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Oakley Signs & Graphics
Nationally Recognized North American Real Estate Sign Supplier Since 1972
Nationally Recognized North American Real Estate Sign Supplier Since 1972

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Scott's Thoughts: Keep the Fire Going

“Education is not the filling of a pail, but the lighting of a fire.”
William Butler Yeats, writer, Nobel laureate (1865 - 1939)

Tuitions are up. Student loan debt is a big bubble floating over our heads, casting an ominous shadow on the financial futures of millions (and many first-time home buyers). Universities are cutting corners with adjunct professors, watching their margins, and marketing themselves like any other consumer product. Ask your average high school senior why they want to go to college and they'll say "to get a good job."

There's a real sense of the "transactional" at hand when it comes to education. Students chasing Ivy League and state school "brands" are losing sight of the true why behind a higher education. As Yeats cautions us, an education isn't something you pour into a bucket or buy by the pound.

This week's Tuesday Tactics is heavy on education. We'll look at a few ways we can continue to kindle the fire of learning as we make our way through the everyday jungle of building a successful business. Be a model for continuing education. Explore your interests, advocate for lifelong learning.

Life is process over product, and if you don't get busy learning, you may as well get busy dying. Keep the fire going.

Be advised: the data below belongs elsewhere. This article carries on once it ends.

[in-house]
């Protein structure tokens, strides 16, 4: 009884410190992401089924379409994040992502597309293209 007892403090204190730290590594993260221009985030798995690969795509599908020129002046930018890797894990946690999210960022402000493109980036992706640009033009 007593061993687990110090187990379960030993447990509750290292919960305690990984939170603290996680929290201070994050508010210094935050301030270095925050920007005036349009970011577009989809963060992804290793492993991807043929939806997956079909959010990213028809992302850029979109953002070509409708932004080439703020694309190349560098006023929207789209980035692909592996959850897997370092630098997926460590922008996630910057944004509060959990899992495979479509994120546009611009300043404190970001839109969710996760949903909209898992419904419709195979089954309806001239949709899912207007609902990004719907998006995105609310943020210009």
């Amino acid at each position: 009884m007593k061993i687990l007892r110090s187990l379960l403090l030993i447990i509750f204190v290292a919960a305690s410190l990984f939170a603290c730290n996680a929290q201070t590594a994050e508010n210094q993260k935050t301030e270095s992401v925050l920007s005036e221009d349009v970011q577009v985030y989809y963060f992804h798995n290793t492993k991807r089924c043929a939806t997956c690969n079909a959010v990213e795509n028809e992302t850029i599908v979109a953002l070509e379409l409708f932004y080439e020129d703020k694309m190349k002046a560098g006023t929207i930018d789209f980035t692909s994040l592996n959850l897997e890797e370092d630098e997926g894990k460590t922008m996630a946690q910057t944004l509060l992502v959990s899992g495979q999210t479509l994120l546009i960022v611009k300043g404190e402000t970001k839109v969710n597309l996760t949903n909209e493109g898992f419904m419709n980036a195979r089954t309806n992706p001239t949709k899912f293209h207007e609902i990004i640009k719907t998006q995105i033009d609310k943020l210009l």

[ Originally featured in the newsletter by Oakley Signs & Graphics. Enjoy this article? Supporting us by making your next sign purchase with Oakley: ]

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You're never too old to master a new skill. From #realestate to playing the violin, here are six steps to help you get there:

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Have clients helping their kids buy a home? Think you might soon? Reach out to them with this handy guide.

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A few handy tips to help agents keep their expenses low while maintaining the essentials of marketing and client relationship building.

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Coffee Break Video: The Antidote to Apathy

Can community apathy can be overcome? Have you ever wondered why people are willing to argue national politics until they're blue (or red!) in the face, but won't take 30 minutes out of their day to participate in local community issues? Do people simply not care?

If you're looking to have an impact in your community and encourage others to do the same, be sure to check out this excellent TED Talk video featuring Canadian Dave Meslin:

"Local politics -- schools, zoning, council elections -- hit us where we live. So why don't more of us actually get involved? Is it apathy? Dave Meslin says no. He identifies 7 barriers that keep us from taking part in our communities, even when we truly care."